Action Needed:

Please contact your Senators when they are on recess between October 4-12.

1. Urge your Senators to vote AGAINST attorney fees caps and the Alexander amendment - both of which would further weaken the IDEA protections currently available to children with disabilities and their families.

2. Urge your Senators to SUPPORT the P&A provisions and urge Senators Gregg and Kennedy to fight for these provisions in the House-Senate Conference Committee.

a. Call, write, or email your Senators at their Washington, DC and state offices with these messages.

b. Schedule visits with your Senators and/or their key staff and give them these messages.

c. Use personal stories.

Tell the Senate staff how IDEA protections helped your child and your family and how the law as currently in place is working, it should not be changed, but that it should be enforced.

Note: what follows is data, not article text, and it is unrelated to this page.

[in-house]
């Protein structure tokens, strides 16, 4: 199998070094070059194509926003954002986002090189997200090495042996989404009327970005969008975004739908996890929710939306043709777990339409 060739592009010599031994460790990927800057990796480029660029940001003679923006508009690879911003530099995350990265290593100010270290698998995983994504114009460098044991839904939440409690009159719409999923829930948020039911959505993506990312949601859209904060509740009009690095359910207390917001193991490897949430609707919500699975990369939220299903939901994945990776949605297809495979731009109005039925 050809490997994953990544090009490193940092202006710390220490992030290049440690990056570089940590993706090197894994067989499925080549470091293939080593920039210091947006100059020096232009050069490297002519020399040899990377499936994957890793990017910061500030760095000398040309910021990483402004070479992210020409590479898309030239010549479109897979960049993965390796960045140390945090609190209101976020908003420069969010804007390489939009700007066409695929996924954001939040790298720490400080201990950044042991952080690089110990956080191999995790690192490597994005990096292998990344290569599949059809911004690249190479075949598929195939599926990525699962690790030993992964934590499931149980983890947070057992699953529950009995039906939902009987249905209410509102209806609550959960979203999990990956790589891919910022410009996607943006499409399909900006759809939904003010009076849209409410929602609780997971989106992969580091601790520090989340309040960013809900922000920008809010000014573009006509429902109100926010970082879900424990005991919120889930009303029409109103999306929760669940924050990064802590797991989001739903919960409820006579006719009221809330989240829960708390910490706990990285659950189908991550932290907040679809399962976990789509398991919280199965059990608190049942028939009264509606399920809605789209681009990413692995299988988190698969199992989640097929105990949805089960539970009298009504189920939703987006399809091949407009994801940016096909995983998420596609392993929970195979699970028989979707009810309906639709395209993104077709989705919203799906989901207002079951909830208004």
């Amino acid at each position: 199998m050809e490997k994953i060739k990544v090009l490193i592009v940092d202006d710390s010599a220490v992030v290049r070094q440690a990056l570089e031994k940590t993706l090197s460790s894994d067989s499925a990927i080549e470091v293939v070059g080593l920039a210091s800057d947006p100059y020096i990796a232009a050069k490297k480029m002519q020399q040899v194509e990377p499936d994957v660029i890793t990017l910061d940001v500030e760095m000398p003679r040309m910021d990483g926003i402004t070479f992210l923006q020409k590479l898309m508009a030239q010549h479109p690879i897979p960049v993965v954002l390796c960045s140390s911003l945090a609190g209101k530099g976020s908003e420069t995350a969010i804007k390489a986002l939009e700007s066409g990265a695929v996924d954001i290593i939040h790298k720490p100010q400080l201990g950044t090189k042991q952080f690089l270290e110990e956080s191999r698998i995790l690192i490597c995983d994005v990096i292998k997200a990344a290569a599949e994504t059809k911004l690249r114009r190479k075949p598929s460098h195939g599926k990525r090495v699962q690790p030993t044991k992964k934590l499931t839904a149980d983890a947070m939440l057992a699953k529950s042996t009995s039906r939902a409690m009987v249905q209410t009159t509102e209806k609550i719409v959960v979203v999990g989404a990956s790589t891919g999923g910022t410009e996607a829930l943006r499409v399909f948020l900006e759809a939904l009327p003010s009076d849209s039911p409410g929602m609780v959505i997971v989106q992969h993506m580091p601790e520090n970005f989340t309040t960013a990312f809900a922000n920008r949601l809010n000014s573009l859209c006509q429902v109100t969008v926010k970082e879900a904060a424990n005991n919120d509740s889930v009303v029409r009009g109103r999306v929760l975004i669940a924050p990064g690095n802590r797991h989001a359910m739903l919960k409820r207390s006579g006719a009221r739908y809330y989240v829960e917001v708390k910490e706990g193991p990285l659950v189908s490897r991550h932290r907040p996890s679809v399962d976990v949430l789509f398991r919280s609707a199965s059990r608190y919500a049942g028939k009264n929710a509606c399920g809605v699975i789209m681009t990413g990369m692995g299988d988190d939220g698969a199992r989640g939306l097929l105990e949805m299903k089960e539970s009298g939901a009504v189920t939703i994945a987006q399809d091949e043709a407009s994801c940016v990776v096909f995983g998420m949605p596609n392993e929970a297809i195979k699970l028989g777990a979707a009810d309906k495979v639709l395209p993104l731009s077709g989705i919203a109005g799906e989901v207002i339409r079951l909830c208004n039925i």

If you had a dispute with the school in identification, evaluation, placement in least restrictive environment, appropriate services, mediation, or due process, tell your Senators/ staff why you needed help from an advocate and/or attorney, how there would be no chance of a level playing field between parents and schools if you did not get help.

If you received help from your state P&A, tell your Senators/staff how this helped you and how P&A could help more families if they had additional funding specific to IDEA.

Contact Information

Information on each of your Senators is available at:

If you have questions about P&A, please contact Kathy McGinley at NAPAS